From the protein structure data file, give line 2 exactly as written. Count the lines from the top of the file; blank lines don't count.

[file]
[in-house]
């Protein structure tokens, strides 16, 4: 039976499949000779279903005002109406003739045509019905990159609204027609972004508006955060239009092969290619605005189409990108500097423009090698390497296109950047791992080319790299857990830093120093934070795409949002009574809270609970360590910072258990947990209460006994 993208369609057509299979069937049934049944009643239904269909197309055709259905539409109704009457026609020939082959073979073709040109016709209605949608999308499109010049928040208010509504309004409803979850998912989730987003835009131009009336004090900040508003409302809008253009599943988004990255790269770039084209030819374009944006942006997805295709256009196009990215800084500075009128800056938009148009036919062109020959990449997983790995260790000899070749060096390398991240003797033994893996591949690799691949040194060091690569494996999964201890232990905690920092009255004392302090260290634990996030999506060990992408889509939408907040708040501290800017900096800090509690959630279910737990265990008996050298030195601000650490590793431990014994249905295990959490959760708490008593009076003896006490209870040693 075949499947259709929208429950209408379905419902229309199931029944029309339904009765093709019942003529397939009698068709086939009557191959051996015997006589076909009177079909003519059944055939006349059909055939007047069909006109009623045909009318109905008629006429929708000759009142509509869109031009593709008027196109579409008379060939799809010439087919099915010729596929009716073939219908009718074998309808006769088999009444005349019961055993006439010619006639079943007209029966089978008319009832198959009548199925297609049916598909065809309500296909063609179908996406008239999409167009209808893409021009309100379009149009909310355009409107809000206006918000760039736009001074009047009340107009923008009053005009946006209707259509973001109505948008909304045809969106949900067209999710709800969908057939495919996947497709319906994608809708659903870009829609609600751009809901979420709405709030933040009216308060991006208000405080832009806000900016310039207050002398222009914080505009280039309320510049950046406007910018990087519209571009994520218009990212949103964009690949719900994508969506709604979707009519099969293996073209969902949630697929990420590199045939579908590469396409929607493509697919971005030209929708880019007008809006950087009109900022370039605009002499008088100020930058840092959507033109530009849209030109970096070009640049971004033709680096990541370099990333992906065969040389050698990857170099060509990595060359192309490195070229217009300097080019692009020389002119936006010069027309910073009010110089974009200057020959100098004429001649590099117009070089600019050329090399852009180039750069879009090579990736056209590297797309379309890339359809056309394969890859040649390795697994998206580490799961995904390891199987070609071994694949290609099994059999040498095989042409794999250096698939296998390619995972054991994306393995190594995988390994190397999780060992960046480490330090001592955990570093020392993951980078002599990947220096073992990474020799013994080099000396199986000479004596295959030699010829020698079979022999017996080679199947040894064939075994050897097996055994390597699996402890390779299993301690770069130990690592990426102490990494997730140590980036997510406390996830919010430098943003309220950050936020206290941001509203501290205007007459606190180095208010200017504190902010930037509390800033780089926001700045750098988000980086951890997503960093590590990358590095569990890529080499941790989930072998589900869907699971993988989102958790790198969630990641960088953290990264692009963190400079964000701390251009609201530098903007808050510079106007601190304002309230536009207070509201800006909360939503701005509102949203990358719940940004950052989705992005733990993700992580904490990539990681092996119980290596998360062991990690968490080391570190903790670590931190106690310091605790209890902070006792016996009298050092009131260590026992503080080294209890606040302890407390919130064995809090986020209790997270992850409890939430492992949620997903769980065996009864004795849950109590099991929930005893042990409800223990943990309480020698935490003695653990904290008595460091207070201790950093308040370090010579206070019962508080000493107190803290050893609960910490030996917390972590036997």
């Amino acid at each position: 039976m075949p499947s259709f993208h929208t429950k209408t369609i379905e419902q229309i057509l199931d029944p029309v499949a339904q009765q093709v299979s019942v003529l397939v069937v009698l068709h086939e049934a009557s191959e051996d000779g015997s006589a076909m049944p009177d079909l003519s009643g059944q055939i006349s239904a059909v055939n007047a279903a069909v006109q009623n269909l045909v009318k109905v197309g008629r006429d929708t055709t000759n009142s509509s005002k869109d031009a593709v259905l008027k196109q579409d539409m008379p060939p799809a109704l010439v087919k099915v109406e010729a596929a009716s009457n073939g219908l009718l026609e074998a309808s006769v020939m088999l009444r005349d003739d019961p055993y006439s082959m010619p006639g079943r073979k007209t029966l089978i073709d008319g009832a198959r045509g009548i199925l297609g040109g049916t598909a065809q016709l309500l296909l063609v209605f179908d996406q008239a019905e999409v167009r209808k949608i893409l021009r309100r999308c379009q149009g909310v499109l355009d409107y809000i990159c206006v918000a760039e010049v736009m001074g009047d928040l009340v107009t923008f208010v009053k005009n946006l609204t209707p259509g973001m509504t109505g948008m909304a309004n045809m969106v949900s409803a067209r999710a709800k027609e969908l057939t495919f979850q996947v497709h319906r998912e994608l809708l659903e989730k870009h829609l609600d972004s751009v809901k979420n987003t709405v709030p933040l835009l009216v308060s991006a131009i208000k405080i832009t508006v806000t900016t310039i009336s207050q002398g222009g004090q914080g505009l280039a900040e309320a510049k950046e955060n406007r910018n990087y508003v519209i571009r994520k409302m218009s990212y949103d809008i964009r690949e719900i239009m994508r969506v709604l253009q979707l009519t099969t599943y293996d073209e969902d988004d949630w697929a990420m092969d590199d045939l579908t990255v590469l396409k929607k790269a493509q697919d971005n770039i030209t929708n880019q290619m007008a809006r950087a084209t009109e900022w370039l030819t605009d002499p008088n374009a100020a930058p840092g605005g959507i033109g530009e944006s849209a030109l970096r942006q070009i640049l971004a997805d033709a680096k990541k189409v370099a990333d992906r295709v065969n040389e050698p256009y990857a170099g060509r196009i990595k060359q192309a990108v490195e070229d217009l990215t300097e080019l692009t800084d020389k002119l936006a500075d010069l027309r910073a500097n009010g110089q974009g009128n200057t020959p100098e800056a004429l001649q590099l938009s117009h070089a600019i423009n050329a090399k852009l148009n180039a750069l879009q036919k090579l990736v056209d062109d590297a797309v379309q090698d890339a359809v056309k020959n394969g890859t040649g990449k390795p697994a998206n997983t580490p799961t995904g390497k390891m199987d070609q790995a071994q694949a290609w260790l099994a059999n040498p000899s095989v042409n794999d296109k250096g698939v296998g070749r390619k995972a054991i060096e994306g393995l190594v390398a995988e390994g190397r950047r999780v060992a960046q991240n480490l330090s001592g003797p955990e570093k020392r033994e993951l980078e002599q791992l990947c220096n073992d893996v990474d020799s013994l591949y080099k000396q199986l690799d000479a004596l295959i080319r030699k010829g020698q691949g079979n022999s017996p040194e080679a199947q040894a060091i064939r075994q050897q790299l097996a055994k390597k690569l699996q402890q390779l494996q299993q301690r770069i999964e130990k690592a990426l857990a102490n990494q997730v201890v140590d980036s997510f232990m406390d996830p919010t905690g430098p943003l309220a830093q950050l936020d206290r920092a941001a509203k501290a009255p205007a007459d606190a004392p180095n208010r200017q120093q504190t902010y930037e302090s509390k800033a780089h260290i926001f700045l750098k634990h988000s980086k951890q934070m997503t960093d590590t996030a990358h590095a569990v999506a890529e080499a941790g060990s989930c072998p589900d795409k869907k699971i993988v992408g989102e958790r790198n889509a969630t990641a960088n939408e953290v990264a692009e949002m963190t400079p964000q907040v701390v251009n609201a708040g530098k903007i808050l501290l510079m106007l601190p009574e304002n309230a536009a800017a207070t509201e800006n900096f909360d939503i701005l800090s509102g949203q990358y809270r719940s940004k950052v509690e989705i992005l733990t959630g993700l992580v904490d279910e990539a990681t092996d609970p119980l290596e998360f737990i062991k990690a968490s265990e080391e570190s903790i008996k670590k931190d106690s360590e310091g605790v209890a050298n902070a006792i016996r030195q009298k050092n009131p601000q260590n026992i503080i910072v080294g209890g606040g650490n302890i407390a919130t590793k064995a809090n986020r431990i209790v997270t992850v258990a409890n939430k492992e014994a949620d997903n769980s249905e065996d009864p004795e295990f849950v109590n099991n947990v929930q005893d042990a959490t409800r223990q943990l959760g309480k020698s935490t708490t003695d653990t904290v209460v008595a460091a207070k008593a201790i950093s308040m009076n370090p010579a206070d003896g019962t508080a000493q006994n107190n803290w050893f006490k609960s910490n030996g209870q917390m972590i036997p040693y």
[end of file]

């Protein structure tokens, strides 16, 4: 039976499949000779279903005002109406003739045509019905990159609204027609972004508006955060239009092969290619605005189409990108500097423009090698390497296109950047791992080319790299857990830093120093934070795409949002009574809270609970360590910072258990947990209460006994 993208369609057509299979069937049934049944009643239904269909197309055709259905539409109704009457026609020939082959073979073709040109016709209605949608999308499109010049928040208010509504309004409803979850998912989730987003835009131009009336004090900040508003409302809008253009599943988004990255790269770039084209030819374009944006942006997805295709256009196009990215800084500075009128800056938009148009036919062109020959990449997983790995260790000899070749060096390398991240003797033994893996591949690799691949040194060091690569494996999964201890232990905690920092009255004392302090260290634990996030999506060990992408889509939408907040708040501290800017900096800090509690959630279910737990265990008996050298030195601000650490590793431990014994249905295990959490959760708490008593009076003896006490209870040693 075949499947259709929208429950209408379905419902229309199931029944029309339904009765093709019942003529397939009698068709086939009557191959051996015997006589076909009177079909003519059944055939006349059909055939007047069909006109009623045909009318109905008629006429929708000759009142509509869109031009593709008027196109579409008379060939799809010439087919099915010729596929009716073939219908009718074998309808006769088999009444005349019961055993006439010619006639079943007209029966089978008319009832198959009548199925297609049916598909065809309500296909063609179908996406008239999409167009209808893409021009309100379009149009909310355009409107809000206006918000760039736009001074009047009340107009923008009053005009946006209707259509973001109505948008909304045809969106949900067209999710709800969908057939495919996947497709319906994608809708659903870009829609609600751009809901979420709405709030933040009216308060991006208000405080832009806000900016310039207050002398222009914080505009280039309320510049950046406007910018990087519209571009994520218009990212949103964009690949719900994508969506709604979707009519099969293996073209969902949630697929990420590199045939579908590469396409929607493509697919971005030209929708880019007008809006950087009109900022370039605009002499008088100020930058840092959507033109530009849209030109970096070009640049971004033709680096990541370099990333992906065969040389050698990857170099060509990595060359192309490195070229217009300097080019692009020389002119936006010069027309910073009010110089974009200057020959100098004429001649590099117009070089600019050329090399852009180039750069879009090579990736056209590297797309379309890339359809056309394969890859040649390795697994998206580490799961995904390891199987070609071994694949290609099994059999040498095989042409794999250096698939296998390619995972054991994306393995190594995988390994190397999780060992960046480490330090001592955990570093020392993951980078002599990947220096073992990474020799013994080099000396199986000479004596295959030699010829020698079979022999017996080679199947040894064939075994050897097996055994390597699996402890390779299993301690770069130990690592990426102490990494997730140590980036997510406390996830919010430098943003309220950050936020206290941001509203501290205007007459606190180095208010200017504190902010930037509390800033780089926001700045750098988000980086951890997503960093590590990358590095569990890529080499941790989930072998589900869907699971993988989102958790790198969630990641960088953290990264692009963190400079964000701390251009609201530098903007808050510079106007601190304002309230536009207070509201800006909360939503701005509102949203990358719940940004950052989705992005733990993700992580904490990539990681092996119980290596998360062991990690968490080391570190903790670590931190106690310091605790209890902070006792016996009298050092009131260590026992503080080294209890606040302890407390919130064995809090986020209790997270992850409890939430492992949620997903769980065996009864004795849950109590099991929930005893042990409800223990943990309480020698935490003695653990904290008595460091207070201790950093308040370090010579206070019962508080000493107190803290050893609960910490030996917390972590036997």